Miscellaneous ammo in factory boxes stacked in a wooden crate I built years ago, approximately 2’x4′ and 2′ tall.

  8. I remove ammo from cardboard boxes and store the trays in various locking boxes by caliber. I reuse the trays for hand loaded stuff. My aversion to cardboard comes from living on a boat too many years. I’ve only recently overcome my addiction to pelican cases…

  9. I store mine in plastic grocery store bags. Easy to store and carry besides the fact that people don’t know what you have in the bag. Only draw back is having to feel around for a 9mm instead of a .44 Mag. Toughest is telling whether it’s a .38 SP or .357 Mag by feel, but you get it down after a while.

  10. With a forklift [electric]. Kind of like the last scene of Raiders of the Lost Ark. ; )

    I use a Rubber O-Ring’d Tote that’s a cheaper-ish knock off of a plano or other case. It is overloaded for its weight bearing capacity so I don’t move this one much.

    I recently found a nice and inexpensive product at my lgs from NTM, in their “Case-guard Series”, that were more substantially molded (in Safety Orange and OD). They are a new-ish model though, and I don’t see the particular ones that I bought on their link, .

  11. In 50 cal ammo cans with labels. .22 is in 20mm ammo cans… I had to get a couple of those industrial metal Costco racks to hold the weight.

    • Moist nuggets again… I’m starting to think California-based smartphones don’t want people to talk about Mosin Nagants.

      • You seem to be bothered by using slang instead of the proper nomenclature.

        I have decided that this is a personal problem for you to resolve. Let me know when you work your issues out.

        Have nice day.

  12. I use .30 and .50 mil surp cans. The 30s and 50s are in a steel gun cabinet bolted to a concrete floor with silicone gel canisters. I do have some vintage crates that are just on the floor. All inside a closet with A/C and locked door.

  13. Everything either stays in original packaging or gets sorted into .50 Cal ammo cans by caliber and manufacturer. I always need more ammo cans.

  14. On a metal shelf, organized by caliber. Factory loads in their original box. Handloads are stored in plastic boxes as in the summary.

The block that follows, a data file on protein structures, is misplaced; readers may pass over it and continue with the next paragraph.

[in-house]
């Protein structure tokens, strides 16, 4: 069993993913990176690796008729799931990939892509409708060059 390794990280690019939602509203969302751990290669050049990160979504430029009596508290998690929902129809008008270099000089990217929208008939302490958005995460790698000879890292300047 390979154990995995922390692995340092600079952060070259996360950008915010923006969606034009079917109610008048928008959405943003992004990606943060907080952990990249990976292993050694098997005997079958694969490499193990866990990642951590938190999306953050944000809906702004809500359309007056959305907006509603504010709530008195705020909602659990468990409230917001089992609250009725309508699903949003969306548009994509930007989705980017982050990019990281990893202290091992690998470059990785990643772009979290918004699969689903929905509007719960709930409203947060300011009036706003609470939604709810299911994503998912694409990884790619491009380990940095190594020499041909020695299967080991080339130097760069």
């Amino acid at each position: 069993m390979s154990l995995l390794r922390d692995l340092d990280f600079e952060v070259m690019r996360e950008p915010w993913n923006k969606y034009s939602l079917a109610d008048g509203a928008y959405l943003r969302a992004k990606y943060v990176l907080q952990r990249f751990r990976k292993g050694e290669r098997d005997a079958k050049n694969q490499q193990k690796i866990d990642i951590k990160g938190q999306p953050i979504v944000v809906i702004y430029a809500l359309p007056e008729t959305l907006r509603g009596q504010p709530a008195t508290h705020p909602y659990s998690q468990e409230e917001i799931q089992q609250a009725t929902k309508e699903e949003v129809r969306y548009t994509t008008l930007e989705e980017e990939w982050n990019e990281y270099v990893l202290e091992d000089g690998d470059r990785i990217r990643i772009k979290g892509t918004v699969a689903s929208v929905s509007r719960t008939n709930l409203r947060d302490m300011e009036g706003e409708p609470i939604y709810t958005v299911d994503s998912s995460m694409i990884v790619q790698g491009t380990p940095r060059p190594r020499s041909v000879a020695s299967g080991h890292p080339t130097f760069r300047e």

I use 50-round boxes for .223, 50- and 100-round boxes for pistol (although I like the 50- better), and 20-round boxes for other rifle rounds.

    FWIW, the MTM boxes seem to be the highest quality, but the design of the case lid makes it hard to add a stick-on label. I’ve gone to Berry’s boxes, which are almost as heavy-duty, but are more easily labeled. The Frankford Arsenal boxes aren’t terrible, but they’re definitely more brittle. I refuse to use their .223 50-round box (#505) because the empty brass falls out of the slots.

    Most ammo is stored as separate components (brass, bullet, powder, primer) and is waiting for assembly.

    And, generally, bullet tip down for pistol, bullet tip up for rifle.

  15. In Ziploc bags, with the load data written on the bag in Sharpie (super cheap), then into a small plastic ammo can (cheap). Factory ammo I leave in the box and throw the boxes into medium-sized plastic ammo cans (fairly cheap), Am I the only cheap sob here? Spend your money on bullets, powder and primers, not neat little plastic trays. I mean, for .22LR?? Really?

    • You are not the only cheap person out there. I dumpster dive at the range for discarded ammo boxes with trays, and i also make my wife save the mayonaise jars, spark canisters, or other lidded plastic containers… Washed first of course… Total cost is even cheaper than ziplocks… A little masking tape and old sharpie to write the load data and im set. Fill it with salvaged wheel weight lead reloads and im off to the range for less than $5 per 50 rds of 9mm. I agree with you. Spend money on guns and ammo.

  16. Umm, in a box?
    If the original packaging is good enough for the manufacturer, it’s good enough for me. Then again, I only buy 250-500 rounds at a time, sometimes one caliber, sometimes another. I’ve been buying from Freedom Munitions, and their ammo comes in 50 round boxes with plastic trays. I ran out of room in the cabinet that I’ve been using for years, so now I don’t even open the boxes it ships in. I’ve been trying to put up a reserve because of the recent ammo law that goes into effect 1/1/18, and the pending Newsome “Safety For All” initiative on the November ballot that will likely cut off my out of state supplier (and that will most definitely increase prices). My reserve is woefully inadequate, but I have a year.

  17. Regular stuff goes in a Stack-On cabinet for which I built shelves. Factory stays in original boxes. Reloads go in beautiful MTM 50 round boxes color-coded (of course). The boxes are in order by caliber (also if course). Extra LT goes in plastic ‘cans’ with desiccant.

      • To be fair, it was actually just 1 boat, we collectively decided to see how many guns a boat could hold without sinking.
        Answer was one less than we thought.